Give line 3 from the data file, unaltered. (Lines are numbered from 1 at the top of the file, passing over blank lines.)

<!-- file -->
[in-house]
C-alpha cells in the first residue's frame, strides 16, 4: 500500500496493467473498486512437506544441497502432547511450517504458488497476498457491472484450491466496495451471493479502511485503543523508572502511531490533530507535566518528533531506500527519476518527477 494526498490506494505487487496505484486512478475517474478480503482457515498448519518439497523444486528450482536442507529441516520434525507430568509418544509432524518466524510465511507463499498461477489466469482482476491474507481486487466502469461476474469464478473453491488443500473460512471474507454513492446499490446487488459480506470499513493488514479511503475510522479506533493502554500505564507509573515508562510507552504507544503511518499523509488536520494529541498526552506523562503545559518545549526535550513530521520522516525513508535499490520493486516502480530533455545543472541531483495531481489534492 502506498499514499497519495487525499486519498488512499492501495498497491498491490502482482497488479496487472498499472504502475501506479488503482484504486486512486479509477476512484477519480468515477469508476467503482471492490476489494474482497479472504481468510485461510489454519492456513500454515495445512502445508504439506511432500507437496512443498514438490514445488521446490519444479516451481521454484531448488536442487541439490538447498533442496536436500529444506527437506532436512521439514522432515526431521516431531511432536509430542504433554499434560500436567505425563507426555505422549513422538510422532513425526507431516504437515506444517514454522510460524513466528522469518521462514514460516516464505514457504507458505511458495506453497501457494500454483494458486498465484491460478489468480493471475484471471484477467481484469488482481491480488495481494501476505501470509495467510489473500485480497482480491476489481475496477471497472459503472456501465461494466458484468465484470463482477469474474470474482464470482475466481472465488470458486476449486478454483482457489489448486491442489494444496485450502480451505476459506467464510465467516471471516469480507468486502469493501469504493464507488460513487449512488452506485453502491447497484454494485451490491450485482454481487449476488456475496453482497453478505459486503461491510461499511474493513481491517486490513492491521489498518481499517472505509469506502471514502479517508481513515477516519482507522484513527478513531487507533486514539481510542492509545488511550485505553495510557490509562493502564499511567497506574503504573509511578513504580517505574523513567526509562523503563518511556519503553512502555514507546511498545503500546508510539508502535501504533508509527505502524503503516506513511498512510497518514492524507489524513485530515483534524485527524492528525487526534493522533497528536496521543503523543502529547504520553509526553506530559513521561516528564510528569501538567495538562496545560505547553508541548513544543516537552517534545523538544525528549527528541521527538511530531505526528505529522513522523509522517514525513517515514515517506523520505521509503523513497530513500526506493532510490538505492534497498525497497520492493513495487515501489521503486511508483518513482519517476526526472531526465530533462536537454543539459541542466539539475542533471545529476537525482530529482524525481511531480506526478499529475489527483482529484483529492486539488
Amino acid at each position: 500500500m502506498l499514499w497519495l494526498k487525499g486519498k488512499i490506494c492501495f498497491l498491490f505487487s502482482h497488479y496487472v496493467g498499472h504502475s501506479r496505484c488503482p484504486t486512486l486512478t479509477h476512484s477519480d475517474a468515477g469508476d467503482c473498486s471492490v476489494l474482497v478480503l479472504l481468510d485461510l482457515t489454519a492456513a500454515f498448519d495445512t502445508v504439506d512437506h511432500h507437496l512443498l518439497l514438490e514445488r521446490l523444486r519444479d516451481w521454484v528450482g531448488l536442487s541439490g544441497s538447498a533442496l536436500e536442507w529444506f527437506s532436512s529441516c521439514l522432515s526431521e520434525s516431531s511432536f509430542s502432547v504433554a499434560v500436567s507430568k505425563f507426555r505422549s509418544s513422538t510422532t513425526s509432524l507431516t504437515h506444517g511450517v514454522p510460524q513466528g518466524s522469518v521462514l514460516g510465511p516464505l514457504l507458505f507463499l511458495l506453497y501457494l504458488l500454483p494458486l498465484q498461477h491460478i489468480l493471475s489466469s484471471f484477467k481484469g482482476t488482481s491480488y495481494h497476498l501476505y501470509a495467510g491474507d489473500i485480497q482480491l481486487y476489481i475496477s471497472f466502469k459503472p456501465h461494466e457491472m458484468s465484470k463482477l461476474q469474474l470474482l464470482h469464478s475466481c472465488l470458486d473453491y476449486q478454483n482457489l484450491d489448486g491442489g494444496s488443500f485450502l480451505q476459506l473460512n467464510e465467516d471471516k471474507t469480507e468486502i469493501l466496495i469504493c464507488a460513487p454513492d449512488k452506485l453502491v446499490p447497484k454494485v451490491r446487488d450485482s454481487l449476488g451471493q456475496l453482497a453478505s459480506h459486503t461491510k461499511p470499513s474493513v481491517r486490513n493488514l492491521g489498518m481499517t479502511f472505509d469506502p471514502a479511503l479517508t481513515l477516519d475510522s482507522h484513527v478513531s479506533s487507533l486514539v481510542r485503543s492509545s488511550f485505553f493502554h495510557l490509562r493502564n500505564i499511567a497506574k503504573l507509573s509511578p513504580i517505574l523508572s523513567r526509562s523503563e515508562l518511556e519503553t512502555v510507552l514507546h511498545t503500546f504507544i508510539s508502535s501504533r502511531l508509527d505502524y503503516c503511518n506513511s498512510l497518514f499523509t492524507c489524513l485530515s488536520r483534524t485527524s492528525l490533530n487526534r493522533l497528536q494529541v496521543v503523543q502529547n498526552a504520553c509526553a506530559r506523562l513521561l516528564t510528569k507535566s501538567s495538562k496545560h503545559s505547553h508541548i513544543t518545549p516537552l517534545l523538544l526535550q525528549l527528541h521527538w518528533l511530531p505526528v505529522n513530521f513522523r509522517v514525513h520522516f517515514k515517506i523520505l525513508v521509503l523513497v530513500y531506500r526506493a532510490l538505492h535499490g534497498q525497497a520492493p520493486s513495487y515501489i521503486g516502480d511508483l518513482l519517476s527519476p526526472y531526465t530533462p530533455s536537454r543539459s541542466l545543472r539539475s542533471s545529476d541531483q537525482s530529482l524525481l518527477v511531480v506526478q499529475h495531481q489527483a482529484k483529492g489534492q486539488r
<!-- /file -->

Amino acid at each position: 500500500m502506498l499514499w497519495l494526498k487525499g486519498k488512499i490506494c492501495f498497491l498491490f505487487s502482482h497488479y496487472v496493467g498499472h504502475s501506479r496505484c488503482p484504486t486512486l486512478t479509477h476512484s477519480d475517474a468515477g469508476d467503482c473498486s471492490v476489494l474482497v478480503l479472504l481468510d485461510l482457515t489454519a492456513a500454515f498448519d495445512t502445508v504439506d512437506h511432500h507437496l512443498l518439497l514438490e514445488r521446490l523444486r519444479d516451481w521454484v528450482g531448488l536442487s541439490g544441497s538447498a533442496l536436500e536442507w529444506f527437506s532436512s529441516c521439514l522432515s526431521e520434525s516431531s511432536f509430542s502432547v504433554a499434560v500436567s507430568k505425563f507426555r505422549s509418544s513422538t510422532t513425526s509432524l507431516t504437515h506444517g511450517v514454522p510460524q513466528g518466524s522469518v521462514l514460516g510465511p516464505l514457504l507458505f507463499l511458495l506453497y501457494l504458488l500454483p494458486l498465484q498461477h491460478i489468480l493471475s489466469s484471471f484477467k481484469g482482476t488482481s491480488y495481494h497476498l501476505y501470509a495467510g491474507d489473500i485480497q482480491l481486487y476489481i475496477s471497472f466502469k459503472p456501465h461494466e457491472m458484468s465484470k463482477l461476474q469474474l470474482l464470482h469464478s475466481c472465488l470458486d473453491y476449486q478454483n482457489l484450491d489448486g491442489g494444496s488443500f485450502l480451505q476459506l473460512n467464510e465467516d471471516k471474507t469480507e468486502i469493501l466496495i469504493c464507488a460513487p454513492d449512488k452506485l453502491v446499490p447497484k454494485v451490491r446487488d450485482s454481487l449476488g451471493q456475496l453482497a453478505s459480506h459486503t461491510k461499511p470499513s474493513v481491517r486490513n493488514l492491521g489498518m481499517t479502511f472505509d469506502p471514502a479511503l479517508t481513515l477516519d475510522s482507522h484513527v478513531s479506533s487507533l486514539v481510542r485503543s492509545s488511550f485505553f493502554h495510557l490509562r493502564n500505564i499511567a497506574k503504573l507509573s509511578p513504580i517505574l523508572s523513567r526509562s523503563e515508562l518511556e519503553t512502555v510507552l514507546h511498545t503500546f504507544i508510539s508502535s501504533r502511531l508509527d505502524y503503516c503511518n506513511s498512510l497518514f499523509t492524507c489524513l485530515s488536520r483534524t485527524s492528525l490533530n487526534r493522533l497528536q494529541v496521543v503523543q502529547n498526552a504520553c509526553a506530559r506523562l513521561l516528564t510528569k507535566s501538567s495538562k496545560h503545559s505547553h508541548i513544543t518545549p516537552l517534545l523538544l526535550q525528549l527528541h521527538w518528533l511530531p505526528v505529522n513530521f513522523r509522517v514525513h520522516f517515514k515517506i523520505l525513508v521509503l523513497v530513500y531506500r526506493a532510490l538505492h535499490g534497498q525497497a520492493p520493486s513495487y515501489i521503486g516502480d511508483l518513482l519517476s527519476p526526472y531526465t530533462p530533455s536537454r543539459s541542466l545543472r539539475s542533471s545529476d541531483q537525482s530529482l524525481l518527477v511531480v506526478q499529475h495531481q489527483a482529484k483529492g489534492q486539488r